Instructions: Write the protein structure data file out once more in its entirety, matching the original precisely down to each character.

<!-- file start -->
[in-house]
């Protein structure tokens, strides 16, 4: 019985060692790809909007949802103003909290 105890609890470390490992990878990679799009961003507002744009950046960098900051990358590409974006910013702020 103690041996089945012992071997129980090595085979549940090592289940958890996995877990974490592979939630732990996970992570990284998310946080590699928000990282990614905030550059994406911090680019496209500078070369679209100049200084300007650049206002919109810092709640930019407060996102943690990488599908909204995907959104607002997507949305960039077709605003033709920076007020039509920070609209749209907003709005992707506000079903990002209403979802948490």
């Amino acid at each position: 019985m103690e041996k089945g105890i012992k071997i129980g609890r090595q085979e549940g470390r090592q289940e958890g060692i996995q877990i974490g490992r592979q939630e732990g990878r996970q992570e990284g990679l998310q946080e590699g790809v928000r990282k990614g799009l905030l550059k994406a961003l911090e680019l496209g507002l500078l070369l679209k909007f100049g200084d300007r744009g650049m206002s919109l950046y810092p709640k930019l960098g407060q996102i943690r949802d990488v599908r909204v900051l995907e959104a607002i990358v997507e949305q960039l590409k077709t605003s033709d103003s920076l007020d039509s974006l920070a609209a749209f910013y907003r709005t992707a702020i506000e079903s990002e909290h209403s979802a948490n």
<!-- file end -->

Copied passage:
[in-house]
């Protein structure tokens, strides 16, 4: 019985060692790809909007949802103003909290 105890609890470390490992990878990679799009961003507002744009950046960098900051990358590409974006910013702020 103690041996089945012992071997129980090595085979549940090592289940958890996995877990974490592979939630732990996970992570990284998310946080590699928000990282990614905030550059994406911090680019496209500078070369679209100049200084300007650049206002919109810092709640930019407060996102943690990488599908909204995907959104607002997507949305960039077709605003033709920076007020039509920070609209749209907003709005992707506000079903990002209403979802948490």
């Amino acid at each position: 019985m103690e041996k089945g105890i012992k071997i129980g609890r090595q085979e549940g470390r090592q289940e958890g060692i996995q877990i974490g490992r592979q939630e732990g990878r996970q992570e990284g990679l998310q946080e590699g790809v928000r990282k990614g799009l905030l550059k994406a961003l911090e680019l496209g507002l500078l070369l679209k909007f100049g200084d300007r744009g650049m206002s919109l950046y810092p709640k930019l960098g407060q996102i943690r949802d990488v599908r909204v900051l995907e959104a607002i990358v997507e949305q960039l590409k077709t605003s033709d103003s920076l007020d039509s974006l920070a609209a749209f910013y907003r709005t992707a702020i506000e079903s990002e909290h209403s979802a948490n």